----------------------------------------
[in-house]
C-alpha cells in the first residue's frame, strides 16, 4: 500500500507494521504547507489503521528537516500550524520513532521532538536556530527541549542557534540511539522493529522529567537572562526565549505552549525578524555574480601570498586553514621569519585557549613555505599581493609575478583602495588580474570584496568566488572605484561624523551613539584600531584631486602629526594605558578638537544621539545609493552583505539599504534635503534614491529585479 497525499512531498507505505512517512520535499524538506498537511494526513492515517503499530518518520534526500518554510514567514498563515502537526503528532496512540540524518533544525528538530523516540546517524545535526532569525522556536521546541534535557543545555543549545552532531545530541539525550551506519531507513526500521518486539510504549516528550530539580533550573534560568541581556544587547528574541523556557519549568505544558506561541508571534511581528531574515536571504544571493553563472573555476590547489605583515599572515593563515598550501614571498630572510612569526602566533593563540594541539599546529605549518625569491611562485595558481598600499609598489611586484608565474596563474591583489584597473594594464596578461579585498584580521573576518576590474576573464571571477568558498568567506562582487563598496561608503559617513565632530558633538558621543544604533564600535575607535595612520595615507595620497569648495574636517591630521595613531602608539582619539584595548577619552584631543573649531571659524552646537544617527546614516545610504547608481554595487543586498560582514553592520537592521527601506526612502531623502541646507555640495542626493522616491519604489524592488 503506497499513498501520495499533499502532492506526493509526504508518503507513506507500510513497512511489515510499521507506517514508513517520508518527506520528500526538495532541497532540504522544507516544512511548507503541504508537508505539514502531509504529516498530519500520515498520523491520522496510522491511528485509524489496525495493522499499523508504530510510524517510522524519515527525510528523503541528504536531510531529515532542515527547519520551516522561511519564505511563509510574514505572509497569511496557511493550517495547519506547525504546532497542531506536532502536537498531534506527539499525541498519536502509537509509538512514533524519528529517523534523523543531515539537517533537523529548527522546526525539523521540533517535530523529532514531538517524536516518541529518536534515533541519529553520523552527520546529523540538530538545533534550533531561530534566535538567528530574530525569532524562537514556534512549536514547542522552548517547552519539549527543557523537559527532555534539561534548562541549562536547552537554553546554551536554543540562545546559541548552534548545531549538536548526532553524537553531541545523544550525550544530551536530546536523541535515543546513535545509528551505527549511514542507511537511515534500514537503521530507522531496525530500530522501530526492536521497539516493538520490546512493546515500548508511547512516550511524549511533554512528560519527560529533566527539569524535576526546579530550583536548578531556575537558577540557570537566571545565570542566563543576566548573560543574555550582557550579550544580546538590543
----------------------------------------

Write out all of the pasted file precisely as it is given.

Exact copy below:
[in-house]
C-alpha cells in the first residue's frame, strides 16, 4: 500500500507494521504547507489503521528537516500550524520513532521532538536556530527541549542557534540511539522493529522529567537572562526565549505552549525578524555574480601570498586553514621569519585557549613555505599581493609575478583602495588580474570584496568566488572605484561624523551613539584600531584631486602629526594605558578638537544621539545609493552583505539599504534635503534614491529585479 497525499512531498507505505512517512520535499524538506498537511494526513492515517503499530518518520534526500518554510514567514498563515502537526503528532496512540540524518533544525528538530523516540546517524545535526532569525522556536521546541534535557543545555543549545552532531545530541539525550551506519531507513526500521518486539510504549516528550530539580533550573534560568541581556544587547528574541523556557519549568505544558506561541508571534511581528531574515536571504544571493553563472573555476590547489605583515599572515593563515598550501614571498630572510612569526602566533593563540594541539599546529605549518625569491611562485595558481598600499609598489611586484608565474596563474591583489584597473594594464596578461579585498584580521573576518576590474576573464571571477568558498568567506562582487563598496561608503559617513565632530558633538558621543544604533564600535575607535595612520595615507595620497569648495574636517591630521595613531602608539582619539584595548577619552584631543573649531571659524552646537544617527546614516545610504547608481554595487543586498560582514553592520537592521527601506526612502531623502541646507555640495542626493522616491519604489524592488 503506497499513498501520495499533499502532492506526493509526504508518503507513506507500510513497512511489515510499521507506517514508513517520508518527506520528500526538495532541497532540504522544507516544512511548507503541504508537508505539514502531509504529516498530519500520515498520523491520522496510522491511528485509524489496525495493522499499523508504530510510524517510522524519515527525510528523503541528504536531510531529515532542515527547519520551516522561511519564505511563509510574514505572509497569511496557511493550517495547519506547525504546532497542531506536532502536537498531534506527539499525541498519536502509537509509538512514533524519528529517523534523523543531515539537517533537523529548527522546526525539523521540533517535530523529532514531538517524536516518541529518536534515533541519529553520523552527520546529523540538530538545533534550533531561530534566535538567528530574530525569532524562537514556534512549536514547542522552548517547552519539549527543557523537559527532555534539561534548562541549562536547552537554553546554551536554543540562545546559541548552534548545531549538536548526532553524537553531541545523544550525550544530551536530546536523541535515543546513535545509528551505527549511514542507511537511515534500514537503521530507522531496525530500530522501530526492536521497539516493538520490546512493546515500548508511547512516550511524549511533554512528560519527560529533566527539569524535576526546579530550583536548578531556575537558577540557570537566571545565570542566563543576566548573560543574555550582557550579550544580546538590543